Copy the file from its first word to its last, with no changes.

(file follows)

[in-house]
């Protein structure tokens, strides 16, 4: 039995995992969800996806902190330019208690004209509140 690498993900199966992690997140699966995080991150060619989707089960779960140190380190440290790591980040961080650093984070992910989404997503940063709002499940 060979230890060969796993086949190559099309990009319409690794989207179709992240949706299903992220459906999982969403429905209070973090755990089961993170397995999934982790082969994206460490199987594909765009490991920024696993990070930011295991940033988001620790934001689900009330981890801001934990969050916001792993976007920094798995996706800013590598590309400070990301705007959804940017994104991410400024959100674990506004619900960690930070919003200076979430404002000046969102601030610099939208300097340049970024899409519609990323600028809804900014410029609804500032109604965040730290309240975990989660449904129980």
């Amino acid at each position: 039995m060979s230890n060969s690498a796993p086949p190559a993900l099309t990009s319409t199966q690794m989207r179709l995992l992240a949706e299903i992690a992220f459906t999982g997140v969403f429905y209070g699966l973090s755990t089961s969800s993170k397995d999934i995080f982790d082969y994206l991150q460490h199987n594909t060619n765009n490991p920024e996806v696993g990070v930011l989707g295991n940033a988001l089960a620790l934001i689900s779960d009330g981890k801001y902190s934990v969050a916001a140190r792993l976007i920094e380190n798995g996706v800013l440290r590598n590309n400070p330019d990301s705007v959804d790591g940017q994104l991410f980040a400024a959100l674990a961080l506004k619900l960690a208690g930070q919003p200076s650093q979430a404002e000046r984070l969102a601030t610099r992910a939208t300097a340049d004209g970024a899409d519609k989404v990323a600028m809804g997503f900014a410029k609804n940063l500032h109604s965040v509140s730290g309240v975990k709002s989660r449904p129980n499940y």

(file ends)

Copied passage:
[in-house]
């Protein structure tokens, strides 16, 4: 039995995992969800996806902190330019208690004209509140 690498993900199966992690997140699966995080991150060619989707089960779960140190380190440290790591980040961080650093984070992910989404997503940063709002499940 060979230890060969796993086949190559099309990009319409690794989207179709992240949706299903992220459906999982969403429905209070973090755990089961993170397995999934982790082969994206460490199987594909765009490991920024696993990070930011295991940033988001620790934001689900009330981890801001934990969050916001792993976007920094798995996706800013590598590309400070990301705007959804940017994104991410400024959100674990506004619900960690930070919003200076979430404002000046969102601030610099939208300097340049970024899409519609990323600028809804900014410029609804500032109604965040730290309240975990989660449904129980």
């Amino acid at each position: 039995m060979s230890n060969s690498a796993p086949p190559a993900l099309t990009s319409t199966q690794m989207r179709l995992l992240a949706e299903i992690a992220f459906t999982g997140v969403f429905y209070g699966l973090s755990t089961s969800s993170k397995d999934i995080f982790d082969y994206l991150q460490h199987n594909t060619n765009n490991p920024e996806v696993g990070v930011l989707g295991n940033a988001l089960a620790l934001i689900s779960d009330g981890k801001y902190s934990v969050a916001a140190r792993l976007i920094e380190n798995g996706v800013l440290r590598n590309n400070p330019d990301s705007v959804d790591g940017q994104l991410f980040a400024a959100l674990a961080l506004k619900l960690a208690g930070q919003p200076s650093q979430a404002e000046r984070l969102a601030t610099r992910a939208t300097a340049d004209g970024a899409d519609k989404v990323a600028m809804g997503f900014a410029k609804n940063l500032h109604s965040v509140s730290g309240v975990k709002s989660r449904p129980n499940y």